Kennedy's 'Postcards from
the Nanty Glo in My
Stanford memoir II
entry 976 | Friday, April 28, 2006
Continuing the memoir begun
here on Wednesday about my years at Stanford University.
opened in 1891 and former Governor Leland Stanford died two years later. Mrs.
Stanford, who had stayed in the background up until then, had to take the reins
of the fledgling institution, which faced a financial crisis with the death of
its benefactor, his estate in escrow and not available for the widow's use for
months later. She rose to the occasion and though there was a time of struggle,
the university survived and thrived. Her best known contribution to the campus
is its architectural gem, the Stanford Memorial Church, a cathedral-style nondenominational
facility in the Spanish Mediterranean pattern seen throughout the campus. Though
the university had no affiliation with any church, it did pay the salary of a
fulltime "Dean of the Chapel" who was also a university vice president
when I arrived there, and Stanford encouraged all types of religious organizations
by providing office space and co-ordinating programs. This proved greatly beneficial
to my Christian studies program when I moved it from the less accepting state-run
University of California Santa Barbara.
Memorial Church, the gem of the campus and its main tourist attraction, was destroyed
by both the 1906 San Francisco Earthquake and again in the 1989 Loma Prieta Earthquake.
Now completely restored, it is the site of weddings throughout the year. It was
given to the university by Mrs. Jane Lathrop Stanford after her husband's death.|
arrived before school started in September 1972. We had to find a student to be
our "member" so our organization would be official, though we were not
really a membership-type of ministry (publishing and teaching Christian studies
courses and apologetic literature). Finding a student "member" proved
to be no great hurdle (I asked of friends on campus I met through Peninsula Bible
Church; they suggested a name or several, and I believe the first one I asked
was willing to associate with us in that capacity). We also found a faculty sponsor
Bube, the best known evangelical professor there at the time (and one of the
leaders in his field, materials science). Within a few months our Christian studies
program had developed its first courses, on Minorities in the Media and Pluralism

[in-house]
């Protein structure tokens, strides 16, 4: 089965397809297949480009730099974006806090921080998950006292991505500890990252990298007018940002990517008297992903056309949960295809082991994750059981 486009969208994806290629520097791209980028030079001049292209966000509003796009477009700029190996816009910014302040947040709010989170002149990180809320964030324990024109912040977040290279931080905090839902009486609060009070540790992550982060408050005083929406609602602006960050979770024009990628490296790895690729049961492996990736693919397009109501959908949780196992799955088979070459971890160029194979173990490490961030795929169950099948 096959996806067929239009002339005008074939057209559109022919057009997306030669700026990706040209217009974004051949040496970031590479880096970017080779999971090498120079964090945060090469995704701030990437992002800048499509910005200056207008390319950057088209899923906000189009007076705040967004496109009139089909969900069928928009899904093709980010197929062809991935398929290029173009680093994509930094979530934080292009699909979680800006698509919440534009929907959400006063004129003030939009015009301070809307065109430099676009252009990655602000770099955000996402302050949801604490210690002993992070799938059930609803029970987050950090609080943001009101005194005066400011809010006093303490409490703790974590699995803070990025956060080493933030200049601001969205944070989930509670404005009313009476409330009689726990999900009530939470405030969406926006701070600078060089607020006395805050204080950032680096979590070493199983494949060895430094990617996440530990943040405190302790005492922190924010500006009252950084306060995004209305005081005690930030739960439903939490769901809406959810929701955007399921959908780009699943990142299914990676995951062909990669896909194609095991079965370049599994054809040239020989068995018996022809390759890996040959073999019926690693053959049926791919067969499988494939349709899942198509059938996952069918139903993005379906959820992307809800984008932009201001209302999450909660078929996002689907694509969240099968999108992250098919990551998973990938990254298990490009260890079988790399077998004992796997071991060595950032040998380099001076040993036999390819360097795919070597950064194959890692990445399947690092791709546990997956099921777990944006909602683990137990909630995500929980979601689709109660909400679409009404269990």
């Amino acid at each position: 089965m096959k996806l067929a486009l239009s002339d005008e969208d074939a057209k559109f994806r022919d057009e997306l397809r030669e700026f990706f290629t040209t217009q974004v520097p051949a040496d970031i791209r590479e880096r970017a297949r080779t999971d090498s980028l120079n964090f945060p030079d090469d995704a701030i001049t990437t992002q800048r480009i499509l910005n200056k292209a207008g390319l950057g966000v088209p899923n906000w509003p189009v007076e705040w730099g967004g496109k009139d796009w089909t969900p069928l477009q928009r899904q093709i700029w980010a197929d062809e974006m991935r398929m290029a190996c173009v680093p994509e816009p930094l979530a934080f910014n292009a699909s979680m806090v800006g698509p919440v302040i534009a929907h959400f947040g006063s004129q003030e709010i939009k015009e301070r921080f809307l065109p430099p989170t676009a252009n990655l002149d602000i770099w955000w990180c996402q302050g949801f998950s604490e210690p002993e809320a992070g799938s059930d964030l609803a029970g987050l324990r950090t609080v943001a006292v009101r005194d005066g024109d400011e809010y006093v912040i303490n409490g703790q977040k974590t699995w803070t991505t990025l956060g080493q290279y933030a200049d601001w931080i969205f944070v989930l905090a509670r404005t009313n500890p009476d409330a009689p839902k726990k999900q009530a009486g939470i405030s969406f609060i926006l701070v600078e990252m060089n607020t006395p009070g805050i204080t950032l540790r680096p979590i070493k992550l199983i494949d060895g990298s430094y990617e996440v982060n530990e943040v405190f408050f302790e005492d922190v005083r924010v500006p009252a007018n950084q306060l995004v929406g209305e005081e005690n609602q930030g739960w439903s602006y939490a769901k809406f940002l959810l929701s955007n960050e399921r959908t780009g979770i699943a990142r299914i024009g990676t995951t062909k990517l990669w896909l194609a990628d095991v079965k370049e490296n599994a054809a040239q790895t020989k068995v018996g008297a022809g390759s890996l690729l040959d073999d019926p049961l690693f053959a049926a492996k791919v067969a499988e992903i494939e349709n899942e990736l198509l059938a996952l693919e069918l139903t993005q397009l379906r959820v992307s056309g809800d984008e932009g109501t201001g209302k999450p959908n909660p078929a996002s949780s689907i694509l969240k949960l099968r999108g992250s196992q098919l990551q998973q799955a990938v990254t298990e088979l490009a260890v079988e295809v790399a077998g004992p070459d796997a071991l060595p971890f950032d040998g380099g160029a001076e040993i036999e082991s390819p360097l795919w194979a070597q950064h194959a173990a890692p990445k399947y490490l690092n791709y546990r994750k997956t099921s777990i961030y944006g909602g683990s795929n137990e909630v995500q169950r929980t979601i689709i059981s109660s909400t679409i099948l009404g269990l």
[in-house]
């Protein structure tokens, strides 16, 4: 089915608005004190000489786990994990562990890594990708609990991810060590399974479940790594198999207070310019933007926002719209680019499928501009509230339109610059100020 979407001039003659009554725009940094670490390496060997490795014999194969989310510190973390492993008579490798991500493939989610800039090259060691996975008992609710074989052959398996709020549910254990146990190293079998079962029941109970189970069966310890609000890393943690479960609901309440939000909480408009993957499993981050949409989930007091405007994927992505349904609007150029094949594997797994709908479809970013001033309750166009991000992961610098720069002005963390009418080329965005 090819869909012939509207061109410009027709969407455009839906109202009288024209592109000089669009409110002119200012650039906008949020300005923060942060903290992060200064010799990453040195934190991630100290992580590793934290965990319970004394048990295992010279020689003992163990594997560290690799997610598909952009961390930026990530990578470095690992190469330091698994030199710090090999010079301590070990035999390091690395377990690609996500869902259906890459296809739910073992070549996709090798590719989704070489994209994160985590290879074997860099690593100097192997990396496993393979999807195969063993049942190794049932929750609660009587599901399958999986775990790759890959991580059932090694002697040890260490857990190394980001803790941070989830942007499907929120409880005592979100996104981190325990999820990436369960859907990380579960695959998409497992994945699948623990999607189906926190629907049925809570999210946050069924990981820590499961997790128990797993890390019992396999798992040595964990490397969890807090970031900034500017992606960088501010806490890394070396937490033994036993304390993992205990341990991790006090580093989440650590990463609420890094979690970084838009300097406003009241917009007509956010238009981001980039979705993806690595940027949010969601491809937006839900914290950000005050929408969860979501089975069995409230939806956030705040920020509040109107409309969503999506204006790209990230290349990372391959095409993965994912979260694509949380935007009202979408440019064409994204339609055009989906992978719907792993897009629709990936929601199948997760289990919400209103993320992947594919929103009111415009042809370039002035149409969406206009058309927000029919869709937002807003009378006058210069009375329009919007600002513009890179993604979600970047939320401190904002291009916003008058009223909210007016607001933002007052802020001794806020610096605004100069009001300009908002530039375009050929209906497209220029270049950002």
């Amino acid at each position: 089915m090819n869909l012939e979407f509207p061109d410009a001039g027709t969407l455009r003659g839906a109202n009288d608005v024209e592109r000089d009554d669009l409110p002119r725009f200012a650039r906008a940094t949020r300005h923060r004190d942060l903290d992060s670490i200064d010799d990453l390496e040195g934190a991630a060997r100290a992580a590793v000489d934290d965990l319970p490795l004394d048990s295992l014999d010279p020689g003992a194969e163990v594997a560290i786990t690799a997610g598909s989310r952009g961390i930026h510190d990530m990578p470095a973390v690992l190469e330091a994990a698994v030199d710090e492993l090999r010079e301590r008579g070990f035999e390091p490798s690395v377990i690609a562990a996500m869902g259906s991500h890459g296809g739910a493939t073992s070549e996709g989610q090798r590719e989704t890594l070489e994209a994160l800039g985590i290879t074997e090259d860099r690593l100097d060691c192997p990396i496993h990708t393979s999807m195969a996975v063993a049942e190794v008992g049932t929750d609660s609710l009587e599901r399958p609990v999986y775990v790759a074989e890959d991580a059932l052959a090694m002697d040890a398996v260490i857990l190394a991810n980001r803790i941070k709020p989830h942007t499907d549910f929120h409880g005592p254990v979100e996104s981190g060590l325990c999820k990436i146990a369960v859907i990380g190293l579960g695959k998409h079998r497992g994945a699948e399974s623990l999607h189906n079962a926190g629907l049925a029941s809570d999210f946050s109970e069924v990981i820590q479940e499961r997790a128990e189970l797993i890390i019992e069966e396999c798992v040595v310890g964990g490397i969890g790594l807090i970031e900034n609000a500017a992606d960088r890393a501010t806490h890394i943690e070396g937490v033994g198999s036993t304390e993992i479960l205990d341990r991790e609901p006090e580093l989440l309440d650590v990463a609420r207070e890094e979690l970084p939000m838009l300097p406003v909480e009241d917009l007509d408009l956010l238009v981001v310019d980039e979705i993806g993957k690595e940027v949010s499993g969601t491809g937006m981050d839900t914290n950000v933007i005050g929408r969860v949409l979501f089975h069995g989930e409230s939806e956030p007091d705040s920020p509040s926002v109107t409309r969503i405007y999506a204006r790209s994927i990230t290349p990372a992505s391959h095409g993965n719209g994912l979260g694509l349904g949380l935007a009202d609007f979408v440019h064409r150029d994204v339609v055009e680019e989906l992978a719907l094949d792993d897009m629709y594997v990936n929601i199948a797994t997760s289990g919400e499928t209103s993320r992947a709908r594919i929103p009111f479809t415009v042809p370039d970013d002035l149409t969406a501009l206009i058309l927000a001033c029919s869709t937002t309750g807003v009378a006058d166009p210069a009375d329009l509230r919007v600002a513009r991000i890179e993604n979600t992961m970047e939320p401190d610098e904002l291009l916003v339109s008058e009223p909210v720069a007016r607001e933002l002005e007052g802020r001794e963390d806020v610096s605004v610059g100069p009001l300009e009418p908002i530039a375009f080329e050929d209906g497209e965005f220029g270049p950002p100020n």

for Social Change, which were adopted within an accredited extra-curricular adjunct
to the regular university course catalog. Dr. Bube and Dr.
Lewis Spitz, a well-known Lutheran historian on the Stanford faculty, sponsored
that and other courses I developed. Though they were officially responsible for
my course content, there was never a call on them to back me up from the widely
diverse student base my courses drew.
The house that was "miraculously"
provided (I use the quotation marks because I am loathe to use that word loosely...but
to this day I have no "rational" explanation of how we got it), close
to campus in a tree-shaded Palo Alto Street, had five bedrooms and three bathrooms
for our then three-member family, so we quickly filled the extra rooms with students
from Christian campuses across the country (notably Calvin College, Grand Rapids,
Mich.; Dordt College, Sioux Center, Iowa, and Geneva College, Beaver Falls, Pa.).
greatest dreams were being realized, and I hoped to stay at Stanford until retirement
time. But though our family also added two more members in our first three years
there (sons Michael and Kevin), the marriage was always shaky and eventually my
wife left it. Though these days there are divorced ministers even in evangelical
circles, I wouldn't consider continuing ministry in that state, so I resigned
Religion at Stanford in 1983 after the best 11 years of my life.
the Nanty Glo Home Page
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Ceria: The Loss of Our Moral Compass
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In the '60's, people took
"acid" to make the world weird. Now the world is weird and people take
Prozac to make it normal.
Sent by Trudy Myers
Thought for today
is a great profession. There is the satisfaction of watching a figment of the
imagination emerge through the aid of science to a plan on paper. Then it moves
to realisation in stone or metal or energy. Then it brings homes to men or women.
Then it elevates the standard of living and adds to the comforts of life. This
is the engineer's high privilege.
Hoover (1874-1964; engineer, 31st President; alumnus of Stanford University)
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